Teachers across China are being reported and punished for offering paid catch-up sessions to students amid an ongoing crackdown on the tutoring industry by the ruling Chinese Communist Party (CCP) under Xi Jinping.
In one case, a teacher surnamed Lü in the eastern province of Anhui was “busted by a local education authority after parents exposed him,” the CCP-backed Global Times newspaper reported on July 28.
Lü was apprehended outside a “fancy villa” on the outskirts of Anhui’s Huangshan city, where he was hosting paid tutorial classes for his students.
“The Huangshan education bureau is currently investigating the case and it is expected to exert a severe punishment,” the paper said, adding that some high school teachers charge as much as 1,000 yuan (U.S.$153) per session for “catch-up” sessions.
In another case, a math teacher surnamed Yang, who had been honored as a “super-teacher” by local authorities, was found to be charging 120 yuan/hour for additional coaching. He was subsequently caught and ordered to pay back all of the tuition fees to parents, before getting fired from his job.
Former high-school teacher Wang Yu from the southern province of Guangdong said the students often request such catch-up sessions from teachers, and that teachers and students alike should bear consequences for breaking the new rules.
“The government is banning supplementary lessons outside school, because it’s assumed that the teachers can cover the necessary material in full in class,” Wang said.
“But students’ ability varies, and some learn fast, while other don’t, and need to have supplementary tutoring outside of school,” he said. “This should be a contract between two parties that each is equally responsible for.”
Wang said schools have also been charging pupils wishing to stay in school after formal class ends at lunchtime, to complete their homework.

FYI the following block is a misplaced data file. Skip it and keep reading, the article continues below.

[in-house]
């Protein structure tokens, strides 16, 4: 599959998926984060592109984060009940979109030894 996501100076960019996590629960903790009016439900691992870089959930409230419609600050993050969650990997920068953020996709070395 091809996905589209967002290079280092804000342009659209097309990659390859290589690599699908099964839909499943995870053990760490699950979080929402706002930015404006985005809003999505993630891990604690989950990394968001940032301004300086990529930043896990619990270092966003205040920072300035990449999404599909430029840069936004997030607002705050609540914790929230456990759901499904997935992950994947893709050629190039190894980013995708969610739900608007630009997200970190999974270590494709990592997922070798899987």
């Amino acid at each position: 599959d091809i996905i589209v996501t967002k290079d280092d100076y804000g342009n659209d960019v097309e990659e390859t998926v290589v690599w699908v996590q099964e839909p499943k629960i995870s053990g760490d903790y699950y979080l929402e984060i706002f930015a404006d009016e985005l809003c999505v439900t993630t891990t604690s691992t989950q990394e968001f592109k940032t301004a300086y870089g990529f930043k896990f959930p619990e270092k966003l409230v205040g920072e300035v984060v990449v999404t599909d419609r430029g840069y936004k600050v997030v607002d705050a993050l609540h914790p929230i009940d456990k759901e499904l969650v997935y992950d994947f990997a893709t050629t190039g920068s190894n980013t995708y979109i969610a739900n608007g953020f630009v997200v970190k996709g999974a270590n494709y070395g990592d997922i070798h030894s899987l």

“Some places have been charging five yuan a day if students stay in school for one to two hours to do homework [after class],” Wang said. “I calculated this to estimate that a school makes around … 1.8 million yuan annually from these afternoon service charges, and that doesn’t include the lunch-break fee [to take a siesta in school before doing homework].”
“[This is now happening] because of the ban on out-of-school tuition,” Wang said.
Politically motivated ban
Current affairs commentator Guo Baosheng said the tutoring ban was politically motivated.
“The reasoning behind these new regulations wasn’t justified, and came purely from political considerations,” Guo said. “It seems that China’s education system has failed to instill any moral values in anyone; it seems to have made them worse.”
On June 15, the Ministry of Education set up a new department to monitor off-campus education and training provisions, to implement “reforms to the off-campus education and training sector.”
The CCP leadership signaled on July 30 that it would press ahead with a crackdown on private tuition schools and other measures aimed at slashing homework and out-of-hours educational activities.
Training institutions were banned from offering subject-based tutoring on national statutory holidays, rest days, or winter and summer vacations, the directive said.
More than 75 percent of students in primary and secondary education attended after-school tutoring in 2016, the most recent industry figures showed, and the need to hothouse children privately to get them into the best schools was criticized by CCP leader Xi Jinping in March as a barrier to boosting birth rates.
And the State Administration for Market Regulation announced on June 1 it would be “rectifying” tutoring services run by internet giants Tencent and Alibaba, fining the companies around U.S.$5.73 million for regulatory violations.
The moves came after a March 6 speech by CCP general secretary Xi Jinping, who hit out at “chaos” in the tutoring industry, calling it “a stubborn disease that is hard to manage.”
Translated and edited by Luisetta Mudie.